en-es  What body language experts saw when Trump and Kim Jong Un met
What body language experts saw when Trump and Kim Jong Un met.

The two leaders began their summit in Singapore with a historic handshake.

By Monica Ulmanu and Kevin Uhrmacher, The Washington Post, June 12, 2018.

In front of a backdrop of alternating American and North Korean flags, President Trump and North Korean leader Kim Jong Un approached from opposite sides of a stage and shook hands in the middle.

While the leaders spoke little in their appearances Tuesday, experts in body language pointed out notable nonverbal cues that could provide insight into their demeanors during the meeting.

Experts noted that Trump touched Kim on numerous occasions, while Kim was much more restrained. “It was those certain small unexpected touches by Trump that showed his power,” said Patti Wood, author of “SNAP: Making the Most of First Impressions, Body Language, & Charisma.” “Touch has the potential to signal warmth,” she added. “But the majority of these additional touches signal power and Trump’s desire to look in control of the meeting.” Kim Hyung-hee, director of the Korea Body Language Lab, explained that “in Korean culture, a young person would not touch the older person's body heedlessly. Kim Jong Un did not initiate much physical contact, probably in a move to be prudent and polite to an elderly person.” Respect for the elderly is one of the long-held Confucian values on the Korean Peninsula and could be the explanation for Kim keeping a more humble position in front of Trump.

He arrived at the summit minutes before Trump, carrying a black notebook, which could have been “a move to show his sincere and enthusiastic attitude for the talks with Trump,” Kim Hyung-hee said.

While the two leaders shook hands many times during the summit, it was Trump who initiated most of the handshakes.

“In Korean culture, a young person does not suggest a handshake to an older person,” he said.
Not only did Trump initiate most of their interactions and was the first one to speak to the media, he also played the role of the host, showing Kim the way and directing him.

He pointed to the cameras before they both turned for their first formal photograph. Then he directed Kim to exit the red carpet and head farther along a portico toward their meeting room.

“Trump was leading Kim from a step ahead, but not in a forceful way. He was a step ahead when walking with Kim and constantly turned toward Kim to ask for his opinion,” Kim Hyung-hee explained.

https://www.washingtonpost.com/graphics/2018/world/national-security/north-korea-summit/?utm_term=.d2191e1482a2&wpisrc=nl_most&wpmm=1
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What body language experts saw when Trump and Kim Jong Un met.
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“Trump was leading Kim from a step ahead, but not in a forceful way.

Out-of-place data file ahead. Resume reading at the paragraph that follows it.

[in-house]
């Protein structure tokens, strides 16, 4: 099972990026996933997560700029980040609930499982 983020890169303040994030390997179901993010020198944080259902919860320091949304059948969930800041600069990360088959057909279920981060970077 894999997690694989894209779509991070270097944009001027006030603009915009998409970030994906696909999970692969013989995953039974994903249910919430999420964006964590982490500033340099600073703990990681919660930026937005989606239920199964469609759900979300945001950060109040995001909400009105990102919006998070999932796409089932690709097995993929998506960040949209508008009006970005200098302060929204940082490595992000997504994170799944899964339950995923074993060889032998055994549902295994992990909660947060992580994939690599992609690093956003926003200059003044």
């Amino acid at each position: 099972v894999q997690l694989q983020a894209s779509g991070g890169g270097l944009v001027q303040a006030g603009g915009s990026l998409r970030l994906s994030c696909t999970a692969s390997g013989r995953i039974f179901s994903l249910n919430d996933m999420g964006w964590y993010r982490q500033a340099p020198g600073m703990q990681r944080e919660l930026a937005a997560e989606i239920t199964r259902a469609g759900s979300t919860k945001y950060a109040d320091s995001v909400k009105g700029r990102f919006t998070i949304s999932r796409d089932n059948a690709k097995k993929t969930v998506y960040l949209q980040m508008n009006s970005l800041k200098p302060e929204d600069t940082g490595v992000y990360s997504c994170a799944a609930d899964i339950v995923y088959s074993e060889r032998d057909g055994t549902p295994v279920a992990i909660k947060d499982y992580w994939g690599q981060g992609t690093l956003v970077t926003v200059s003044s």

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What body language experts saw when Trump and Kim Jong Un met.

The two leaders began their summit in Singapore with a historic handshake.

By Monica Ulmanu and Kevin Uhrmacher, The Washington Post, June 12, 2018.

In front of a backdrop of alternating American and North Korean flags, President Trump and North Korean leader Kim Jong Un approached from opposite sides of a stage and shook hands in the middle.

While the leaders spoke little in their appearances Tuesday, experts in body language pointed out notable nonverbal cues that could provide insight into their demeanors during the meeting.

Experts noted that Trump touched Kim on numerous occasions, while Kim was much more restrained. “It was those certain small unexpected touches by Trump that showed his power,” said Patti Wood, author of “SNAP: Making the Most of First Impressions, Body Language, & Charisma.”

“Touch has the potential to signal warmth,” she added. “But the majority of these additional touches signal power and Trump’s desire to look in control of the meeting.”

Kim Hyung-hee, director of the Korea Body Language Lab, explained that “in Korean culture, a young person would not touch the older person's body heedlessly. Kim Jong Un did not initiate much physical contact, probably in a move to be prudent and polite to an elderly person.”

Respect for the elderly is one of the long-held Confucian values on the Korean Peninsula and could be the explanation for Kim keeping a more humble position in front of Trump.

He arrived at the summit minutes before Trump, carrying a black notebook, which could have been “a move to show his sincere and enthusiastic attitude for the talks with Trump,” Kim Hyung-hee said.

While the two leaders shook hands many times during the summit, it was Trump who initiated most of the handshakes.

“In Korean culture, a young person does not suggest a handshake to an older person,” he said.
Not only did Trump initiate most of their interactions and was the first one to speak to the media, he also played the role of the host, showing Kim the way and directing him.

He pointed to the cameras before they both turned for their first formal photograph. Then he directed Kim to exit the red carpet and head farther along a portico toward their meeting room.

“Trump was leading Kim from a step ahead, but not in a forceful way. He was a step ahead when walking with Kim and constantly turned toward Kim to ask for his opinion,” Kim Hyung-hee explained.

https://www.washingtonpost.com/graphics/2018/world/national-security/north-korea-summit/?utm_term=.d2191e1482a2&wpisrc=nl_most&wpmm=1